Blackfalds property crime spikes in spring

Last year, Canada saw its first overall national crime increase since 2003

  • Aug. 4, 2016 5:00 a.m.


Lacombe Express

Blackfalds RCMP’s top brass reported a significant spike in property-related crimes in early spring.

In March and April of this year, the number of property crimes reported doubled as opposed to averages from previous years. Blackfalds RCMP Staff Sgt. Ken Morrison claimed that unseasonably warm weather had a part to play.

“It’s not unusual to see an increase, when warm weather hits, for property crime,” said Morrison.

“Criminals are a fair-weather kind of ‘worker’.”

He also cited Alberta’s struggling economy as a possible contributor to the problem.

“With the economy, I mean, you’re looking at some easy money by targeting some of the communities in and around Central Alberta,” he said. “Property crime can be a way to make a quick buck.”

Morrison also reported that there was an increase in mischief cases during the same months.

He said that although speculation can be made, in order to pinpoint what caused the spike, further analysis must be undertaken.

“To particularly narrow it right down to exactly what it was would require a fair bit of research into the files we have from that time,” Morrison said.

The Blackfalds RCMP reported 67 and 64 cases of property crime for March and April, respectively, in contrast to previous years where the number of cases within those months averaged between 20-30.

Of those 64 cases in April, 28 cases were mischief, 19 were theft of under $5,000 and six involved motor vehicle theft.

Four arrests were made in April with charges pending.

Following March and April, the number of cases dropped to 37 in May and 40 in June.

Morrison encouraged residents to make sure vehicles, houses and garages are locked and secure to safeguard property and to keep bicycles locked up or put away at night.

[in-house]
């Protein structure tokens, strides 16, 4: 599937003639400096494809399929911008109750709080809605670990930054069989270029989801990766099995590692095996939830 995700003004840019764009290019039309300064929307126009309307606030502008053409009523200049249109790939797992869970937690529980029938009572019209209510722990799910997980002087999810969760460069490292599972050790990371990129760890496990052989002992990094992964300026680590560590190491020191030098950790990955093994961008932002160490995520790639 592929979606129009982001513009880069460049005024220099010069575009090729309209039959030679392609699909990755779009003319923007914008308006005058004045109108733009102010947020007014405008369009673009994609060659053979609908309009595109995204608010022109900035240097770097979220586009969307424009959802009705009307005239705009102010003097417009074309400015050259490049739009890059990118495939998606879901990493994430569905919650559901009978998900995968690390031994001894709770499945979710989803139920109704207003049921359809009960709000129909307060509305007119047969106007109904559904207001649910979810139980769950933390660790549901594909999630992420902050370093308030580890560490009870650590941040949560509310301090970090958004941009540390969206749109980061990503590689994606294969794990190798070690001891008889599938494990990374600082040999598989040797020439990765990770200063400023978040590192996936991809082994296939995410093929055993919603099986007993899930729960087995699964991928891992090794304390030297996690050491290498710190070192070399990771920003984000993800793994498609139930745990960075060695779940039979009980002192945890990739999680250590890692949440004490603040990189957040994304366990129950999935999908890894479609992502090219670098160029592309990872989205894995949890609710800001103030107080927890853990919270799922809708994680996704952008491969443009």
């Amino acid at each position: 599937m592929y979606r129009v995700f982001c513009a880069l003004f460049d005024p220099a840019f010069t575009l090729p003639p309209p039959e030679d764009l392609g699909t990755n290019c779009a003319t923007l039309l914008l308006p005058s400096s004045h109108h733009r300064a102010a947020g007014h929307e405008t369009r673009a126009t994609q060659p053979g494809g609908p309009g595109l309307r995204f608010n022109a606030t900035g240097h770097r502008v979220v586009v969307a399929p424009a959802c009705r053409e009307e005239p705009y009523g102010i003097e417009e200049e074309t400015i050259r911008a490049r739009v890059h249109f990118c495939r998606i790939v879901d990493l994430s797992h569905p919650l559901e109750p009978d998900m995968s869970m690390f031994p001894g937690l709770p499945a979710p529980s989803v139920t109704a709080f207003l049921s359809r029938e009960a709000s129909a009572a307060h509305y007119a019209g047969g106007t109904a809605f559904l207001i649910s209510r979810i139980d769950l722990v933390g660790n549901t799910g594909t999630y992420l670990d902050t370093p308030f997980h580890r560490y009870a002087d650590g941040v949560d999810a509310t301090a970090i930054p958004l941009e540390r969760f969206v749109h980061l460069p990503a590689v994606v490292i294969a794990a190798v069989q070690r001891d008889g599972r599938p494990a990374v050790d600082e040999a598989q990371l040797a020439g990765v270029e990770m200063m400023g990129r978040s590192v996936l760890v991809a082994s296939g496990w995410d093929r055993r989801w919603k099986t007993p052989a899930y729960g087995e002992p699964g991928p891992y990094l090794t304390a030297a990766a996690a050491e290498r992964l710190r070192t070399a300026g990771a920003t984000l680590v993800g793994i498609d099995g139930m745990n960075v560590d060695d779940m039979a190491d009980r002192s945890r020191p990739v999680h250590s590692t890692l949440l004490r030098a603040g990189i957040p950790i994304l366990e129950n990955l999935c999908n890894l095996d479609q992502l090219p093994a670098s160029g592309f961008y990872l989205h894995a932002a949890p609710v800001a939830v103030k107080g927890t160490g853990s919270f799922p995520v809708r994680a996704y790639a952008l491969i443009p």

He further stressed that keeping houses well lit will help to discourage criminal activity.

Additionally, he asked that residents help the RCMP by reporting suspicious activity.

“I would sooner hear someone call in eight or nine times about something suspicious in the area as opposed to never getting that call,” he said. “We need community involvement, community engagement and we need the community’s support to show that we are all working together.”

Morrison claimed that the apprehension of suspects throughout the two months contributed to the decline of cases in May.

“A large part of the crime is being committed by a very small portion of the population,” he said.

“You take one or two off the street and the numbers can take a drastic decrease.”

Statistics Canada reports that crime in Alberta increased by 18% in 2015, the highest increase of any province or territory, and property crimes have been driving those numbers up in particular, breaking and entering, theft of $5,000 and under and motor vehicle theft.

In 2015, Calgary had the largest increase in crime of any census metropolitan area (CMA) at 29%; Edmonton sat at a 16% cent increase.

In 2015, Canada saw its first overall national crime increase since 2003.


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